This is a little off topic because these
are Chrysler concept vehicles but they
both seemed interesting enough to post.
Below is the article if you do not
care to see the pictures. You should
see the pictures:
Jeep will show its answer to the Hummer H2 at
the North American International Auto Show in Detroit.
The Jeep Rescue is one of three new concept
vehicles, cars that may or may not make
production, which DaimlerChrysler's (nyse: DCX -
news - people ) American brands will display at
the Detroit show in January.
Although similarities between the Rescue and the
H2 scream out in profile, Jeep is disguising its
concept as an emergency services vehicle designed
to drive through the most demanding conditions.
Chrysler officials are not commenting on the
Rescue's production plans, but there's no reason
not to build the vehicle as an SUV for civilians,
considering how the H2's profitability is equaled
or rivaled only by the Cadillac Escalade and
Escalade ESV among General Motors' (nyse: GM -
news - people ) vehicles. Perhaps Chrysler is
trying to keep a low profile after last year, when
it dropped a lawsuit that claimed the H2's grille
infringed on the classic seven-slotted Jeep
grille. The company also knows GM is in an
advantageous position to make profits on the H2;
GM farms out its production to AM General, the
original Hummer manufacturer, thus dodging its own
enormous factory and labor costs.
Why shouldn't Jeep want a cash cow like the Hummer
H2 (shown here)?
The Rescue's dimensions are very similar to those
of the H2: It is 80 inches wide, only 1.2 inches
narrower than the H2, and its 123-inch wheelbase
(the distance from the center of the front wheel
to the center of the rear) is only two-tenths of
an inch longer than the H2's.
Like the H2, which shares mechanical architecture
with the Chevrolet Suburban SUV and,
fundamentally, the Chevrolet Silverado pickup, the
Rescue concept rides on a truck platform--that of
the Dodge Ram. This truck basis gives the Rescue
off-roading credentials, and the vehicle comes
with a folding windshield and removable doors and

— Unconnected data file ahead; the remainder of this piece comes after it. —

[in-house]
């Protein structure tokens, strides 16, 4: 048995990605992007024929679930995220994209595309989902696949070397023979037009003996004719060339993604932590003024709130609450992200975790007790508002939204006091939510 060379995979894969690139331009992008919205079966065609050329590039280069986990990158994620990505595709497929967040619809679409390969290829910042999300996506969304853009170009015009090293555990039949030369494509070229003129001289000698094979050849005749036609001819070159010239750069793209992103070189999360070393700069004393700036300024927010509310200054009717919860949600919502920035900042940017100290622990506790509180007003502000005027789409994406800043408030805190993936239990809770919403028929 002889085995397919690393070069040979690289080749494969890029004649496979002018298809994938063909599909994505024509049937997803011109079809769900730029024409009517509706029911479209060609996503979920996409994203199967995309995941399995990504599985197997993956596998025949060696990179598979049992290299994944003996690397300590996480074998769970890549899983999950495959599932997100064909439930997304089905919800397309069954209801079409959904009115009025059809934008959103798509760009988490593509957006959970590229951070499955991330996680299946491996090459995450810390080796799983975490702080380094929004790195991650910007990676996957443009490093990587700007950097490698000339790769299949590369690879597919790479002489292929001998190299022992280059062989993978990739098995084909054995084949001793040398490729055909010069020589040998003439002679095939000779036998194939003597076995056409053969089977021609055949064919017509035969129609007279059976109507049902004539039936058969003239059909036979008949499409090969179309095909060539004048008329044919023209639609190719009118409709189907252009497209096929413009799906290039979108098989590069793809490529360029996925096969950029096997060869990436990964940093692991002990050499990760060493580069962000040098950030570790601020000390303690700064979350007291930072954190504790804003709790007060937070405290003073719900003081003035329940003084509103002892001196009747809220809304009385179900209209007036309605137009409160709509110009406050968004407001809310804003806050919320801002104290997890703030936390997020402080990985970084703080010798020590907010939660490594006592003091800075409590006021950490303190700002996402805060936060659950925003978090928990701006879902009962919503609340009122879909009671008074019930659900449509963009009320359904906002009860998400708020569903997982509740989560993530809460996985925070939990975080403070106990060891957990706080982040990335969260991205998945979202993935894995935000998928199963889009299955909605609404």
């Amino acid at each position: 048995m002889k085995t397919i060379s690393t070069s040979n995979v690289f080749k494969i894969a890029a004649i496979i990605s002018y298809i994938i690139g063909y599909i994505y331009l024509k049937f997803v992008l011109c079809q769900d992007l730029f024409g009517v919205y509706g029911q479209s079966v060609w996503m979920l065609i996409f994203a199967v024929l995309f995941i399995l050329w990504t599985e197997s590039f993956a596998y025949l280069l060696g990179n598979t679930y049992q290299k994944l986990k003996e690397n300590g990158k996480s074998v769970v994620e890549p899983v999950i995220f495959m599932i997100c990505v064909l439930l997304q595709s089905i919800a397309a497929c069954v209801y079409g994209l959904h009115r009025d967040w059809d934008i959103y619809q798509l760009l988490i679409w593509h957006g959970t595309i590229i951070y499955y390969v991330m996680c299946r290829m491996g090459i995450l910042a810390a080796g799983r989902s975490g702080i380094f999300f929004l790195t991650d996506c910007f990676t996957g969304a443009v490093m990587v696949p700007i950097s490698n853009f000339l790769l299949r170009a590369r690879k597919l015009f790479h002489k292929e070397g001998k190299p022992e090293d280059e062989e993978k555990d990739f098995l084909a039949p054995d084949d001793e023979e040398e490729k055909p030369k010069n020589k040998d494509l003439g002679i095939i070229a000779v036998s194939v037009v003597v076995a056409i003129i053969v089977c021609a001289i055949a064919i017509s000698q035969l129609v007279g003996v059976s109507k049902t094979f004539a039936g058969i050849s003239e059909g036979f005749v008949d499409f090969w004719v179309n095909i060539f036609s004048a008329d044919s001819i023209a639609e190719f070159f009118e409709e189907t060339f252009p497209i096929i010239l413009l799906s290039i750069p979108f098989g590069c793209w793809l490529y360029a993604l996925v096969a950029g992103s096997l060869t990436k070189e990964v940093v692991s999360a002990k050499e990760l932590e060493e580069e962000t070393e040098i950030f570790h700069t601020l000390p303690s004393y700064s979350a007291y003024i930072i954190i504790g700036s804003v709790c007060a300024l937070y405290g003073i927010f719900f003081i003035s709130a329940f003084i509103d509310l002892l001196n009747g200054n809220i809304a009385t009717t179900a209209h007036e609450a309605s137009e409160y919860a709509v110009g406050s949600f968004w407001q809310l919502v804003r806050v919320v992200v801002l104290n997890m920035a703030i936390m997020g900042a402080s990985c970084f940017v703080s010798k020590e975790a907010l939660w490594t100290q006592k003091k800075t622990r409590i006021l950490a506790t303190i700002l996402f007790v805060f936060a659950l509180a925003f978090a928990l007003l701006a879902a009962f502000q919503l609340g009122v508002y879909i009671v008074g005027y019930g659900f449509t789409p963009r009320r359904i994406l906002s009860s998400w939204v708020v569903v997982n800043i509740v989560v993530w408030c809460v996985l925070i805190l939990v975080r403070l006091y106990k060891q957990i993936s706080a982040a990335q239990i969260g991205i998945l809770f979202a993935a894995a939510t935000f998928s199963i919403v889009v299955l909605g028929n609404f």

The heart of this "ultimate search and rescue
vehicle" is a 305-horsepower Cummins diesel--not
as impressive as the 316-horsepower V-8 that the
H2 shares with the Suburban and Escalade. However,
the Rescue's engine shames the H2's on torque, the
turning force that determines a vehicle's towing
capabilities: 555 foot-pounds versus 360
foot-pounds in the H2. The Rescue also has
remote-control winches for towing, along with 3D
topographical mapping software and a navigation
Other goodies include a VHF radio, digital video
recorder, satellite transmission capability and a
satellite phone. And get this: The Rescue has
cameras under the chassis that display what the
axles are about to run into--useful for
off-roading in a tall vehicle like this. Ground
clearance is variable in the Rescue, as the
vehicle comes with a custom-built suspension whose
ride height is adjustable. Are the H2's 17-inch
wheels impressive? No. Rescue comes with titanic,
37-inch wheels with run-flat tires. From the
cockpit, you can change the tire pressure to
adjust traction on different surfaces.
Should Jeep build this vehicle? Only if it wants
to make a lot of money.
At the Detroit show, the Rescue will team with the
Dodge Sling Shot and another concept from the
Chrysler division to preview DaimlerChrysler's
future designs. The Sling Shot, a sporty-looking
compact car, features the sort of right angles on
its rear end that are characteristic of Renault's
edgy designs. The Sling Shot's triple exhaust is a
nice touch, as is its instrument panel, where the
bigger gauges are paired and encased with the
smaller gauges in a way that resembles a belt with
two differently sized pulleys.
If the Rescue is Jeep's Hummer, the Sling Shot
(shown here) is Dodge's Renault.
As with the Rescue, DaimlerChrysler has not made
an announcement about production plans for the
Sling Shot. They describe it as a "sports car,"
but its performance characteristics are more like
European small cars (such as Renaults) than
American ones. The Sling Shot will use a
three-cylinder gas engine borrowed from
DaimlerChrysler's Smart brand. Based on that
engine's characteristics and the vehicle's
power-to-weight ratio, Dodge estimates the Sling
Shot will be able to go from 0-60 mph in about ten
seconds. While that's nothing special, like a
European car, it can do that and still get about
45 miles to the gallon.